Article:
I have some bison burgers that my cats won't eat, so yesterday I put some chunks out for the roadrunner. I don't know if s/he ate them, but they disappeared when I wasn't watching. Today I put out more. Just a few minutes ago, the roadrunner darted across the pond area, a limp lizard in its beak. I think it stopped and eyed the bison burger chunks... perhaps trying to decide whether to check them out. But then it hopped up on top of the fence and flew away. Maybe it will be back.

Wednesday, June 08, 2005

June 8, 2005
I swear, there is nothing perkier looking than a young cardinal. There's something about their little topknots--kind of disheveled--and the bright, alert way they look at the new (to them) world. Anyway, a young cardinal, I think the one I mentioned in an earlier post, has been hanging around my pond area. He drinks from the waterfall and looks longingly at the seed feeder. I haven't yet seen him try to use it. And I don't know if he has yet learned to crack sunflower shells. His dad was with him earlier in the day, but then took off--perhaps to care for younger birds still in the nest.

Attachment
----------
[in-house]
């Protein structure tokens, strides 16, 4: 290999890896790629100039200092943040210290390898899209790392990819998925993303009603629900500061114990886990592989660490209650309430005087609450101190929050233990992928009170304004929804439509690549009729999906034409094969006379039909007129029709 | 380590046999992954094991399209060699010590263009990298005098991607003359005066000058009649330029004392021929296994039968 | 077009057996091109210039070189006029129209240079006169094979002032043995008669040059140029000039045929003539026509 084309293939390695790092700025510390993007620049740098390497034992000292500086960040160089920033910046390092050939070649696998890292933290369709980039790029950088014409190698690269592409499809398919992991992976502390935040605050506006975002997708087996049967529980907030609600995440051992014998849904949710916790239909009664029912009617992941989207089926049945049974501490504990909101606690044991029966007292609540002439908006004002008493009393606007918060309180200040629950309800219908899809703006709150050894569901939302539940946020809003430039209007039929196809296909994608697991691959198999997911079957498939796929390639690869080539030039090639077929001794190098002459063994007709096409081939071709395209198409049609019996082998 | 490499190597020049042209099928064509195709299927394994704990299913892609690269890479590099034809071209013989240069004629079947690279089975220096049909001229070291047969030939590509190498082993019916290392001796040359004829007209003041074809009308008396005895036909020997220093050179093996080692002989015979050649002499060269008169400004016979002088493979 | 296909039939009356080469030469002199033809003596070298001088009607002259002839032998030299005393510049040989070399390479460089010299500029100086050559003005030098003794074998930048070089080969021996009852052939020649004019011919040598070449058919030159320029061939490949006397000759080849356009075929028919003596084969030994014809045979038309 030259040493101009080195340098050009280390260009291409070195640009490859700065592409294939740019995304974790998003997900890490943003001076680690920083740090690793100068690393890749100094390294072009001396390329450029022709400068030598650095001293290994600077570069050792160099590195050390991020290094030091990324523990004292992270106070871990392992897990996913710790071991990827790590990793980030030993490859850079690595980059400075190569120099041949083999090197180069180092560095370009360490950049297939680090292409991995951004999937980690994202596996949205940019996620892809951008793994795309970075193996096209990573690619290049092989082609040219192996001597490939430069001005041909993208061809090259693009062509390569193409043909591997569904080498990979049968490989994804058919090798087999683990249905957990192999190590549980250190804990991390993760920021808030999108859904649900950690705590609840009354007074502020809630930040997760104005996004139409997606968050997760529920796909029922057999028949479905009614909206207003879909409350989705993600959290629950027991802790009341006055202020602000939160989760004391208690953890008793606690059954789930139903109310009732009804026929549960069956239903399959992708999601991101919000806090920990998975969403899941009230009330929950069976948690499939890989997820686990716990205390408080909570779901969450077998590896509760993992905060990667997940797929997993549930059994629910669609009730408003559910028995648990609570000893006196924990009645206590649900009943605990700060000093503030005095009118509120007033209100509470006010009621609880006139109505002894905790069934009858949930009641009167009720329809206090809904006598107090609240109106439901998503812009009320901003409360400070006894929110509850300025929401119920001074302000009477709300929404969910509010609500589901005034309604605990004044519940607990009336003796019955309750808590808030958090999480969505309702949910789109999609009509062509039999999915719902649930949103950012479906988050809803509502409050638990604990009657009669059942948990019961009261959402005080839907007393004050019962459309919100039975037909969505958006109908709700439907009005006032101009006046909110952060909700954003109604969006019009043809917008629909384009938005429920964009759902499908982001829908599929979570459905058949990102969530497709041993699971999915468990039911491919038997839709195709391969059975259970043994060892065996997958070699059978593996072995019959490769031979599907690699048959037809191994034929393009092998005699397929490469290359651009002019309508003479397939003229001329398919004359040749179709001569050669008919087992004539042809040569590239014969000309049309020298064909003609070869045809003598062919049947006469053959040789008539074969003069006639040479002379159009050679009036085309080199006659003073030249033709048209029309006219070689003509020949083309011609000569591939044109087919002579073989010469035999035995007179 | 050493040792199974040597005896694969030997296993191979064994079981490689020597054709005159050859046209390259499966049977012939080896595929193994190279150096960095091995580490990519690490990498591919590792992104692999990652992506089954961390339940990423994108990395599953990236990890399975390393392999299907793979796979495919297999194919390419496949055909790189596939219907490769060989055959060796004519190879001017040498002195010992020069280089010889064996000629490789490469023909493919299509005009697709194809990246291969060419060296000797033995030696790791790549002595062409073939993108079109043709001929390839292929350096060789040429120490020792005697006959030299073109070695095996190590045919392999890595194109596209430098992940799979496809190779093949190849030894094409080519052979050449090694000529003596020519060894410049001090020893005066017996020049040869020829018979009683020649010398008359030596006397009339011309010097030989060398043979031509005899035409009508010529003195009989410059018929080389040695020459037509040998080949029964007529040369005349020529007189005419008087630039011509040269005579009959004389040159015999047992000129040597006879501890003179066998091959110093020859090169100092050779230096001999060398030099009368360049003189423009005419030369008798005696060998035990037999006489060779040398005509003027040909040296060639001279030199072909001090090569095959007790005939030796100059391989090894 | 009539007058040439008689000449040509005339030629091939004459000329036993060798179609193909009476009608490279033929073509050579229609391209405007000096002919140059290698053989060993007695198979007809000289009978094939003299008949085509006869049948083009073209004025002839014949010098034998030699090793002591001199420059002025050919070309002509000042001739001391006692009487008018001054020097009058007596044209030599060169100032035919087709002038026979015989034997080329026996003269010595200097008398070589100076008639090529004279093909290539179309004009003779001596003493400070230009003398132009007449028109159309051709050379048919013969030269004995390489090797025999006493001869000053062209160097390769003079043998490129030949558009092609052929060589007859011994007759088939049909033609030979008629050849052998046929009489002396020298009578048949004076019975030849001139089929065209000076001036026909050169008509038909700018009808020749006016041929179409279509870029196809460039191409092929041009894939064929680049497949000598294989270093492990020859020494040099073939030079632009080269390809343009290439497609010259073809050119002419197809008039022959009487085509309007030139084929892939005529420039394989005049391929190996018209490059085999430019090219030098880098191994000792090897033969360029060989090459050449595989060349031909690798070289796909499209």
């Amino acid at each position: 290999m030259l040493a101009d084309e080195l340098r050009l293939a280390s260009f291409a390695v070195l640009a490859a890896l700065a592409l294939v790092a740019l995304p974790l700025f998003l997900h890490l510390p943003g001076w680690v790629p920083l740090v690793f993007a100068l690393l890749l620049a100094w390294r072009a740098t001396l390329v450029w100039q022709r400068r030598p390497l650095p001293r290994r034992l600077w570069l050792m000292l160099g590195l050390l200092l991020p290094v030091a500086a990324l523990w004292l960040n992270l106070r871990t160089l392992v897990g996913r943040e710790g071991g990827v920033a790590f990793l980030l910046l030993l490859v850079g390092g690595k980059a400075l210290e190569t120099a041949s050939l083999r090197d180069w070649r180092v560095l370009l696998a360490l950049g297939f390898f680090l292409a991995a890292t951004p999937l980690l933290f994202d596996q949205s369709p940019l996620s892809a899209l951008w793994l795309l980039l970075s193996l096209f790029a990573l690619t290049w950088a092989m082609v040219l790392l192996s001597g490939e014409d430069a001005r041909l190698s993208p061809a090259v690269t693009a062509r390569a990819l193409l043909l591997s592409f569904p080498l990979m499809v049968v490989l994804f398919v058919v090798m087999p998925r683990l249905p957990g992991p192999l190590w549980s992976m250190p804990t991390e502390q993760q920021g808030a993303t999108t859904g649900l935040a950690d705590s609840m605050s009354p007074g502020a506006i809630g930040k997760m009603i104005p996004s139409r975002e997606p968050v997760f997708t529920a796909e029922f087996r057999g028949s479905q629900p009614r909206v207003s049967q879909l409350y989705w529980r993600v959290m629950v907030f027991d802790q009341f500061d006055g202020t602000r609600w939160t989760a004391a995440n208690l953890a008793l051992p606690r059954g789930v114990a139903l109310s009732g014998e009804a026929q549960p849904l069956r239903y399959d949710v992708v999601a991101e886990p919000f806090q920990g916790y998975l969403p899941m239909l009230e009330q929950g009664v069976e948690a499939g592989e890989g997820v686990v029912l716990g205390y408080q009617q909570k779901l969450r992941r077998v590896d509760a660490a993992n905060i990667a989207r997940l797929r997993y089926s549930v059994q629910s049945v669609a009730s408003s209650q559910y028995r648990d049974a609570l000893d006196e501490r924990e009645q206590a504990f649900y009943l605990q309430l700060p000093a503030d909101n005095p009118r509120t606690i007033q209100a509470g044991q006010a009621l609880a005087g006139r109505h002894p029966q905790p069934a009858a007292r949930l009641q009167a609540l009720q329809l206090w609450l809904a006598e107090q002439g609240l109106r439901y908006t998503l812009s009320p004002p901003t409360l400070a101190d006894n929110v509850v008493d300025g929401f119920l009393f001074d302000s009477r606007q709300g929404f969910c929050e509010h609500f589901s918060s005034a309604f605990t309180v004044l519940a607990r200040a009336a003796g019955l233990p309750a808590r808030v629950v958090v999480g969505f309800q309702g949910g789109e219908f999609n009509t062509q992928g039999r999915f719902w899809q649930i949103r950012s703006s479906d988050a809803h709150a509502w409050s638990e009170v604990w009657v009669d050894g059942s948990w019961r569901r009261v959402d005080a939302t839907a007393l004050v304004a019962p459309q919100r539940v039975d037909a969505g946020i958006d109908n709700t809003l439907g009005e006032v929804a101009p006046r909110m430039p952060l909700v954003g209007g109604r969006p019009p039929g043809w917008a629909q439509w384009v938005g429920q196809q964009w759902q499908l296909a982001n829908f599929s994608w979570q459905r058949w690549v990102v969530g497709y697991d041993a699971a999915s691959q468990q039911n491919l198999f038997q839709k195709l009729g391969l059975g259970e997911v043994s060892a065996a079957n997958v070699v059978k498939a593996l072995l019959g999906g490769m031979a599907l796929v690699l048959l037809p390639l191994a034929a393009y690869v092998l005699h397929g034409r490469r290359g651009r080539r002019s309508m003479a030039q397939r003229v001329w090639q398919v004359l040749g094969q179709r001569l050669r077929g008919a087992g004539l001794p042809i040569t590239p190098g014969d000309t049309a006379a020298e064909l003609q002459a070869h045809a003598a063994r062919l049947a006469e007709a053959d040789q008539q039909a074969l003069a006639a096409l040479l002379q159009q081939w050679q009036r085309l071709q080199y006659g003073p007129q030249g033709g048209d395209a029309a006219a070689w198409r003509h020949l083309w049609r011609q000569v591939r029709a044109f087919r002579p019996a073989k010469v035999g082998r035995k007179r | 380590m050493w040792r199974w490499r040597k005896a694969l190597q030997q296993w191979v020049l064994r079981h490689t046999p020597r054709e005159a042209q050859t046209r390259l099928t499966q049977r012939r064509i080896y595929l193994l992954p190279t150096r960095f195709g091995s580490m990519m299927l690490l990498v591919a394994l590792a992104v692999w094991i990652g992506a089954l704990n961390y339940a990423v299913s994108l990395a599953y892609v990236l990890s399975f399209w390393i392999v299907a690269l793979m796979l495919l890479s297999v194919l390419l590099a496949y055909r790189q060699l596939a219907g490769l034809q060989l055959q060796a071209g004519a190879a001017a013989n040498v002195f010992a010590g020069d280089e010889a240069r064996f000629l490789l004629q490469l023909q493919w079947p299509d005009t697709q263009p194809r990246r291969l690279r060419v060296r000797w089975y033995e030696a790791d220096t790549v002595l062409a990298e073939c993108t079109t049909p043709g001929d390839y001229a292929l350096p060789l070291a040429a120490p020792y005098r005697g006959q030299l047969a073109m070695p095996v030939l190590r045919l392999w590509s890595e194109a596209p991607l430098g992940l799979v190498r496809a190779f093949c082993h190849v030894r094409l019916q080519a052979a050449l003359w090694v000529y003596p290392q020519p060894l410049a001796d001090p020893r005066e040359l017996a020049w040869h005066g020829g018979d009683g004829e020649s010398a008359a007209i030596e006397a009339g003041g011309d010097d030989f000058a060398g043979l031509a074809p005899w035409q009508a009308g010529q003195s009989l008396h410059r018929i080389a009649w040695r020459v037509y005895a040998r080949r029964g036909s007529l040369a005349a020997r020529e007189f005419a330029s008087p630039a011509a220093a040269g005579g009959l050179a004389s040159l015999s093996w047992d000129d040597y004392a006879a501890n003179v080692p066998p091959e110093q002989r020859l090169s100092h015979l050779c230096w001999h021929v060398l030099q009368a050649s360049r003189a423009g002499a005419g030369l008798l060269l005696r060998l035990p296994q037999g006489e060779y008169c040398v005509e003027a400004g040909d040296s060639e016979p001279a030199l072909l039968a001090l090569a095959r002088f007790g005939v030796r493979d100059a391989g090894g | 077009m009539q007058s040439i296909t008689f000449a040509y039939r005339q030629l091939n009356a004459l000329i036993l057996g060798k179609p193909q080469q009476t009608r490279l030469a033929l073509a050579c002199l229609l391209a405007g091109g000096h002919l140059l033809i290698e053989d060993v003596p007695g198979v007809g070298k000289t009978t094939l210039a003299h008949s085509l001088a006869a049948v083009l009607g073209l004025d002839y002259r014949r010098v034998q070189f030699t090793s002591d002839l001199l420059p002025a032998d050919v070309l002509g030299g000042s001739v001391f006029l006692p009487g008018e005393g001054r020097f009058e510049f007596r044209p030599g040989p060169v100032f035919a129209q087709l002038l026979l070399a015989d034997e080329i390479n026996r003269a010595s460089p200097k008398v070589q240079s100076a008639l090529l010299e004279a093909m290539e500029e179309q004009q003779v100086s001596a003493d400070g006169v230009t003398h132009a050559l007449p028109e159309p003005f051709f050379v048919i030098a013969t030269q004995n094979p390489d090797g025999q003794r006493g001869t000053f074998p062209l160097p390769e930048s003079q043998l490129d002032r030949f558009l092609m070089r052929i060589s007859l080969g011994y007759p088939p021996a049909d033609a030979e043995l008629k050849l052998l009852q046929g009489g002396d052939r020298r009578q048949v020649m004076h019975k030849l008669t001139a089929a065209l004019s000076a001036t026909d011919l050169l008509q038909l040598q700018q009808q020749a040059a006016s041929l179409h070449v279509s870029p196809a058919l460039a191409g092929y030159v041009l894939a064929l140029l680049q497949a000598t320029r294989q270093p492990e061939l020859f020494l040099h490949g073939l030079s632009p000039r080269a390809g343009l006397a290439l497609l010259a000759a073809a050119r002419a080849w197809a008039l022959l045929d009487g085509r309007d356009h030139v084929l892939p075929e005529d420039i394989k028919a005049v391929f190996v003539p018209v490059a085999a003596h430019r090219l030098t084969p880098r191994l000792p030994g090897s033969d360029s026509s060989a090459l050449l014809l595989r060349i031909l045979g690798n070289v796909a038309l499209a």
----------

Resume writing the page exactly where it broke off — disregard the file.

The road runner, too, has apparently decided to make my habitat part of his hangout. I saw him several times today, and yesterday afternoon watched as he hurried across the pond area with what appeared to be a nest in his mouth. I wonder what THAT was about!

Today he vocalized several times: a hoarse, eerie kind of low-pitched honk that I am convinced sounds EXACTLY the way dinosaurs sounded. (The bird book describes it as a low-pitched cooing, but it sounded anything but dovelike to me.) I hope he sticks around; he is very interesting to watch.